New Oxford football coach Jason Thurston resigns
Right when it seemed like the football coaching carousel in the YAIAA was done spinning, another coach announced his intention to step away. New Oxford football coach Jason Thurston has resigned, athletic director Ken Shafer confirmed Thursday.
While the resignation isn't official until the school board approves it Monday, Shafer said, Thurston made it clear in an email sent Wednesday to players and coaches that his decision was effective immediately.
"While I feel the timing couldn't be worse, and I had full intentions of finishing what I started, I am writing to you today to regretfully announce my resignation as head football coach," Thurston stated in the email.
His email indicated the school board and administration were uncomfortable with his original decision to resign after the 2015 season for fear he might be less committed and that his players might be less motivated to play for a coach who was leaving after the season. Thurston seemed upset that his level of dedication was being called into question.
"The fact that I have committed myself to our football program seven days a week in the fall and six days a week throughout the winter, spring and summer for the past three years, and continue to do so regardless of my future plans apparently carries no weight," Thurston said.
Thurston wrote that he was given two choices: to resign immediately or get fired.
"My gut tells me to make them fire me," Thurston said in his email. "But I do plan on coaching again some day, and I don't want to burn any bridges or cause a circus for the football program. That isn't what's best in my opinion."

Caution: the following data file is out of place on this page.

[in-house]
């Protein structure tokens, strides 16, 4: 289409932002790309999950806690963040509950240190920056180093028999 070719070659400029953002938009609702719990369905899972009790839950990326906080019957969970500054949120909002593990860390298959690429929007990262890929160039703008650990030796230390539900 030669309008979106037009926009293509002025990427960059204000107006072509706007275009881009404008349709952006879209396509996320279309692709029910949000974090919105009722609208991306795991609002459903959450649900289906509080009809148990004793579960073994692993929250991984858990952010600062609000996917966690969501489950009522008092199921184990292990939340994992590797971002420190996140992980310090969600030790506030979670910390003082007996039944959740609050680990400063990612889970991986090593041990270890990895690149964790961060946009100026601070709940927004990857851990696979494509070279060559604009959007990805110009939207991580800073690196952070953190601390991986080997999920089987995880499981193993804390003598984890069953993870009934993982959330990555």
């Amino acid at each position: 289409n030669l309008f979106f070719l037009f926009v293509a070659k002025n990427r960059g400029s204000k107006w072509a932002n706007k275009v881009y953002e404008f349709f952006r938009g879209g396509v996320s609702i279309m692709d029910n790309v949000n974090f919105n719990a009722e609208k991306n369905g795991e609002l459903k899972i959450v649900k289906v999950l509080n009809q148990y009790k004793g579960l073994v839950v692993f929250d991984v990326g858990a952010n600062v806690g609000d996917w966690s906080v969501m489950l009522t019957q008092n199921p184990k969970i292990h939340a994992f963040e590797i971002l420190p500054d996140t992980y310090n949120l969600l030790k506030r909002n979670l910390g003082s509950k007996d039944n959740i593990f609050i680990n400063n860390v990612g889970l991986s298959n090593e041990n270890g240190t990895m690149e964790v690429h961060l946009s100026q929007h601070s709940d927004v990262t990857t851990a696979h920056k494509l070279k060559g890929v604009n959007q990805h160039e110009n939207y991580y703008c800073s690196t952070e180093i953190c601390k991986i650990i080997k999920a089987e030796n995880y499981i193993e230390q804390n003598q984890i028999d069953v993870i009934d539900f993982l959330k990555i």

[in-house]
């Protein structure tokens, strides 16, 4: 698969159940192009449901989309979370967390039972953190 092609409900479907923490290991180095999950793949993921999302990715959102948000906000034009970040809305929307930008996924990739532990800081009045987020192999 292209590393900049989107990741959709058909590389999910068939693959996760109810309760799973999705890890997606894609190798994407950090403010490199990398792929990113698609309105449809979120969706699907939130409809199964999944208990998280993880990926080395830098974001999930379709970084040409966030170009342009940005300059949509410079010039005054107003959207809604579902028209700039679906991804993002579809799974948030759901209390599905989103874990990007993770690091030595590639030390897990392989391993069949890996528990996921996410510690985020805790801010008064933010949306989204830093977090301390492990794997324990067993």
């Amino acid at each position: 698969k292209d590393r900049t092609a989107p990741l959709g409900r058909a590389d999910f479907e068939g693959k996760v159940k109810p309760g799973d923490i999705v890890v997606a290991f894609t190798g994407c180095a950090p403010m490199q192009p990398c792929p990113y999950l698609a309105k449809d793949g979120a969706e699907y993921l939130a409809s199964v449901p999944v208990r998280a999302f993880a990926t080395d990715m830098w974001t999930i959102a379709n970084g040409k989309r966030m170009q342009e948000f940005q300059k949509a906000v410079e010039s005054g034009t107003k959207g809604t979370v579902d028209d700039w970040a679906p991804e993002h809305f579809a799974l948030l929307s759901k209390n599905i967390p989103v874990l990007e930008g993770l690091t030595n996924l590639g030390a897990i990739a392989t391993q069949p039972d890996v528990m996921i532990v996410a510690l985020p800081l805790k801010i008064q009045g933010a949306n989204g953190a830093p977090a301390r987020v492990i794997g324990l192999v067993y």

When reached via phone, Conewago Valley School District vice president Edward Groft declined to comment on Thurston's claim that there was an ultimatum.
Calls to other school board members were not immediately returned.
New Oxford's Lineman Challenge event, which is run by Thurston, is scheduled for Saturday, and the football season opens in less than three months.
Shafer said he still hopes to hold the Lineman Challenge.
He added that he was surprised to hear the decision from Thurston, who closed his message to players by apologizing for having to cancel the event and thanking those who were involved in the program during his tenure.
"I am sorry that this is the way I am going out," Thurston said in the email. "This wasn't my plan."
Thurston had announced at the team's spring parent meeting that he would be stepping down as the head football coach following the 2015 season to devote more time to his family and teaching career, according to his email.
"I currently find myself devoting most of my time to football, and my family and teaching have suffered from it," Thurston said. "This was a tough decision, but one that I felt was the right thing to do."
Thurston led the Colonials to a 10-21 record in three seasons at the helm.
Players were shocked and upset when they learned of the decision, according to junior offensive tackle Brock Hartman, who has played all three seasons under Thurston.
"I was immediately overwhelmed like someone reached inside of me and pulled my heart out," said Hartman, who received the news Wednesday night. "From what I hear and see everyone is shocked and appalled by the decision."
With Thurston's resignation, five of the 10 Hanover-Adams area head coaches will enter the 2015 season with one year of experience or less at their current schools. New Oxford will need to hurry in its search for a new head coach. Preseason practice opens Aug. 17, and a last-minute change is a hindrance to the players, Hartman said.
"The last thing I wanted to do my senior year was to scramble to find a new coach," said Hartman, who added he wouldn't want to play for anyone other than Thurston. "Just when our team was coming together like nothing I have ever been a part of before, the school board rips it away from us. Their decision has greatly hindered us. ... It doesn't sit well with me and the other guys that their decision completely disregarded what any of the players wanted."